Riddick Bowe, a retired American professional boxer, has a net worth of $30 thousand. Despite being a former two-time world heavyweight champion and earning $80 million during his career, Bowe encountered financial difficulties later in life. By 2009, all of his money had vanished, despite retiring with $15 million “in the bank.”
Bowe’s boxing career was marked by significant achievements. In 1992, he became the undisputed heavyweight champion by capturing the World Boxing Association (WBA), World Boxing Council (WBC), and International Boxing Federation (IBF) titles in a victory over Evander Holyfield. This accomplishment led to him being named Fighter of the Year by The Ring magazine and the Boxing Writers’ Association of America.
However, Bowe’s reign as champion was short-lived, as he lost the WBA and IBF titles in a close rematch against Holyfield in 1993. He later regained a portion of the world heavyweight championship in 1995 by defeating Herbie Hide for the World Boxing Organization (WBO) title. Bowe made history by becoming the first boxer to hold titles from all four major sanctioning bodies: WBA, WBC, IBF, and WBO.
Following intense battles with Andrew Golota in 1996, which were marred by controversy due to low blows from Golota, Bowe retired from boxing. He made low-profile comebacks in 2004 and 2008 but ultimately stepped away from the sport. In recognition of his accomplishments, Bowe was ranked the 21st greatest heavyweight of all time by Boxing Scene in 2010 and was inducted into the International Boxing Hall of Fame in 2015.
Here’s the breakdown of his net worth:
|Net Worth:||$30 Thousand|
|Monthly Salary:||$120 Thousand|
|Annual Income:||$10 Million|
|Source of Wealth:||Professional Boxer|
Learn more: Richest Boxers in the World
Table of Contents
Riddick Bowe, born on August 10, 1967, in Brooklyn, New York City, had a challenging early life. He was the twelfth child out of thirteen born to his mother, Dorothy Bowe. Growing up in the East New York section of Brooklyn, Bowe faced personal tragedies within his family. His brother, Henry, sadly lost his life to AIDS, while his sister, Brenda, was fatally stabbed by a drug addict during an attempted robbery.
During his childhood, Bowe had an interesting connection to another famous boxer, Mike Tyson. Both Bowe and Tyson attended the same elementary school, P.S. 396, and were in the sixth-grade class together. However, Bowe admitted that he didn’t know Tyson well during their time at school, stating, “We went to school together in the sixth grade in P.S. 396 (in Brownsville). I really didn’t know him.”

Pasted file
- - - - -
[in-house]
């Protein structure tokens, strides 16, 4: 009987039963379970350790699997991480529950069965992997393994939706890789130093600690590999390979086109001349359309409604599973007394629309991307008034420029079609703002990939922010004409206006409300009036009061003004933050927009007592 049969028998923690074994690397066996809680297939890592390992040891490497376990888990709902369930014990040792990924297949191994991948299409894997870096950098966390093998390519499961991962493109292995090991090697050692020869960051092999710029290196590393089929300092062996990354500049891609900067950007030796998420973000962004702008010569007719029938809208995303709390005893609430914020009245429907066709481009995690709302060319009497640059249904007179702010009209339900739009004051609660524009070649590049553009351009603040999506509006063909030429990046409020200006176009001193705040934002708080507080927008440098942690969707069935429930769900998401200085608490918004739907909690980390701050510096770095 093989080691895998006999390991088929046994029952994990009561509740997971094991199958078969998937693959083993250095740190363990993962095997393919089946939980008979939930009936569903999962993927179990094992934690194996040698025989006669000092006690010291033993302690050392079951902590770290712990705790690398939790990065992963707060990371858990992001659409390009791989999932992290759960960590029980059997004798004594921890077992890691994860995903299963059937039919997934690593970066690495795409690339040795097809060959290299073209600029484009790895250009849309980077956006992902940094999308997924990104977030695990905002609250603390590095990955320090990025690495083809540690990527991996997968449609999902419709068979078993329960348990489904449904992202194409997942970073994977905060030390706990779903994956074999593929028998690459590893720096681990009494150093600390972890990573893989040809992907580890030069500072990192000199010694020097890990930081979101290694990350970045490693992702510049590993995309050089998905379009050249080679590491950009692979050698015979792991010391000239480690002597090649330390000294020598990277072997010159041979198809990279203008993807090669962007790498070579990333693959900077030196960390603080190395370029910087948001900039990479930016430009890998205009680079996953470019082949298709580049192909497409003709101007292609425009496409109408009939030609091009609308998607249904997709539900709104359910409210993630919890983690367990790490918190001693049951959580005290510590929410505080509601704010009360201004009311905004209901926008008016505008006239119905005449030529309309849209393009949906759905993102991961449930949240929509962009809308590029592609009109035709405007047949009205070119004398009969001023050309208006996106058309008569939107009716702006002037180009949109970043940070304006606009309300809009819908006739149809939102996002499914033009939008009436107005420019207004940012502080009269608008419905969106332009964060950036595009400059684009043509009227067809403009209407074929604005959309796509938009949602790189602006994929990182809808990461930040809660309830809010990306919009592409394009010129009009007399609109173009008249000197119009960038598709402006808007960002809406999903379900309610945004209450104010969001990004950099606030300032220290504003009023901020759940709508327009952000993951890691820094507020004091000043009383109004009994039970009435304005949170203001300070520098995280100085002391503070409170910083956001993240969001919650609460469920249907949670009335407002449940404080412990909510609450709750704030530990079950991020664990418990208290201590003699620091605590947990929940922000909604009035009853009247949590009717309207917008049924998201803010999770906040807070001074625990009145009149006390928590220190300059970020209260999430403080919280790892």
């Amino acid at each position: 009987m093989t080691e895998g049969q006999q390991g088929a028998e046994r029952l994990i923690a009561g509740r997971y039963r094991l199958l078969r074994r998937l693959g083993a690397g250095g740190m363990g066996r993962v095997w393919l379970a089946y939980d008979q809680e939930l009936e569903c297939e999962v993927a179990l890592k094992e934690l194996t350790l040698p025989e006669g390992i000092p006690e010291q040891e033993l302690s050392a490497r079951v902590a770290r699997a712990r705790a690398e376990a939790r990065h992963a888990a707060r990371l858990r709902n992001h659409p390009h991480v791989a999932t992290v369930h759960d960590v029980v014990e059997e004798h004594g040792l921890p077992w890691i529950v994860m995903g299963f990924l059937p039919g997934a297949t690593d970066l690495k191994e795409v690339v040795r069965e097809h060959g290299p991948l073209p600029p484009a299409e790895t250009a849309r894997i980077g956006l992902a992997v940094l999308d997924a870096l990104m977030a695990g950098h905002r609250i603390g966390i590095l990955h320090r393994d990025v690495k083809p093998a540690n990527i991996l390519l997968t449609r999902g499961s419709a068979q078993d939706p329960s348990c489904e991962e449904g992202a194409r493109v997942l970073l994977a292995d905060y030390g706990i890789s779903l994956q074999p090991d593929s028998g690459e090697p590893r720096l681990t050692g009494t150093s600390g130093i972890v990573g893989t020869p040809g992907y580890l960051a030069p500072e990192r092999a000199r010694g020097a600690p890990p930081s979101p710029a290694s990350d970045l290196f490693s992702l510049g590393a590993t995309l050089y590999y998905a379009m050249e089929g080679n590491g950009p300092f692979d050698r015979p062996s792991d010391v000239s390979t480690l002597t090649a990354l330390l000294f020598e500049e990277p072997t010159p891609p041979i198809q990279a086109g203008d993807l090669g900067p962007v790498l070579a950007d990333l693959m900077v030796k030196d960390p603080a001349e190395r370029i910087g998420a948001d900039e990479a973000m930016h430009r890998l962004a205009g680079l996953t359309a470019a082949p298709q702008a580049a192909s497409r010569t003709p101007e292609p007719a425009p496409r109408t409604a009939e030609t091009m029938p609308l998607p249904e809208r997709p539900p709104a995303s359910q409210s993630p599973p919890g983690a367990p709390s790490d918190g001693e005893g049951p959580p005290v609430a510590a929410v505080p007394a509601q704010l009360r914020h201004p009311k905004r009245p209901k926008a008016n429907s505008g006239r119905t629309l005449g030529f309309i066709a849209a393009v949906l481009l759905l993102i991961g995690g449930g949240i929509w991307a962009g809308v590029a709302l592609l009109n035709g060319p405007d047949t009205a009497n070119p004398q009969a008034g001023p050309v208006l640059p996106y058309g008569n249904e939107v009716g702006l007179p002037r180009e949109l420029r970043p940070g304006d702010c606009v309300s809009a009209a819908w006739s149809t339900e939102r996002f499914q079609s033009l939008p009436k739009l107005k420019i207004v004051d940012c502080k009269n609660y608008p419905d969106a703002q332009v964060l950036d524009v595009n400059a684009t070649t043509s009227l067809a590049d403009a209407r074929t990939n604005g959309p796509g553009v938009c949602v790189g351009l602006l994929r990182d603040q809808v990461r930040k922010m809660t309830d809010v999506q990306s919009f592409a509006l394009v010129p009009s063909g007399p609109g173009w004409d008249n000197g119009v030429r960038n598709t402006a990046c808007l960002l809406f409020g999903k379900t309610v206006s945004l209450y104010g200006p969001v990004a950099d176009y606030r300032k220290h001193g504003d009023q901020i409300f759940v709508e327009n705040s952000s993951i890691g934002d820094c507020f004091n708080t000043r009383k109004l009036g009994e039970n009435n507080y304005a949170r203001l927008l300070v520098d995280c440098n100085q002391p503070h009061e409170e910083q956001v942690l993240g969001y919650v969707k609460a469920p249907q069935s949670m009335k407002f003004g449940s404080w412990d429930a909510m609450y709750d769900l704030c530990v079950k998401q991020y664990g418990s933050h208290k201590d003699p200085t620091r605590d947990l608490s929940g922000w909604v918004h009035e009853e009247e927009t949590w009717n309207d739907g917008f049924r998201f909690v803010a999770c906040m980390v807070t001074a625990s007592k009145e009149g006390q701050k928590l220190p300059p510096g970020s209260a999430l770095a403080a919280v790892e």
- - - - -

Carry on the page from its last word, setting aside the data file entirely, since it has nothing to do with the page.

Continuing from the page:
These early experiences undoubtedly shaped Bowe’s life and instilled a sense of resilience in him as he went on to pursue a career in boxing.
Amateur Boxing Career
Riddick Bowe had a successful amateur boxing career, starting at the Bedford-Stuyvesant Boxing Association Gym. He achieved notable victories, including winning the New York Golden Gloves Championship and other tournaments. At the age of 17, he scored a remarkable knockout against James Smith in just 4 seconds. However, he faced a loss at the National Golden Gloves championships in 1985 against Donald Stephens.
Bowe’s amateur accomplishments included four New York Golden Gloves Championships, two of which he won as a 178-pounder in 1984. In 1985, he was already ranked as the number one light heavyweight in the United States. He transitioned to the super heavyweight division and claimed the 1986 178 lb Open Championship and the 1987 and 1988 Super Heavyweight Open Championship.
Bowe’s journey towards the Olympics faced challenges and controversies. He was initially dismissed from the Olympic training camp due to a clash with the U.S. Olympic boxing coach. Throughout his career, he had intense bouts against Robert Salters, an opponent who became his nemesis. Bowe’s path eventually led him to the 1988 Seoul Olympics, where he won a silver medal, losing a controversial final match against Lennox Lewis. Despite disagreements on referee decisions, Bowe demonstrated his skills and determination throughout the competition.
Professional Boxing Career
Riddick Bowe had a successful professional boxing career following his Olympic loss. Trained by Eddie Futch, he turned professional in 1989 and quickly established his reputation by fighting and defeating various opponents. In his early professional years, Bowe fought frequently, winning against journeymen fighters and gaining experience. He had notable victories over fighters like Pinklon Thomas and Bert Cooper, which elevated his ranking and reputation in the heavyweight division.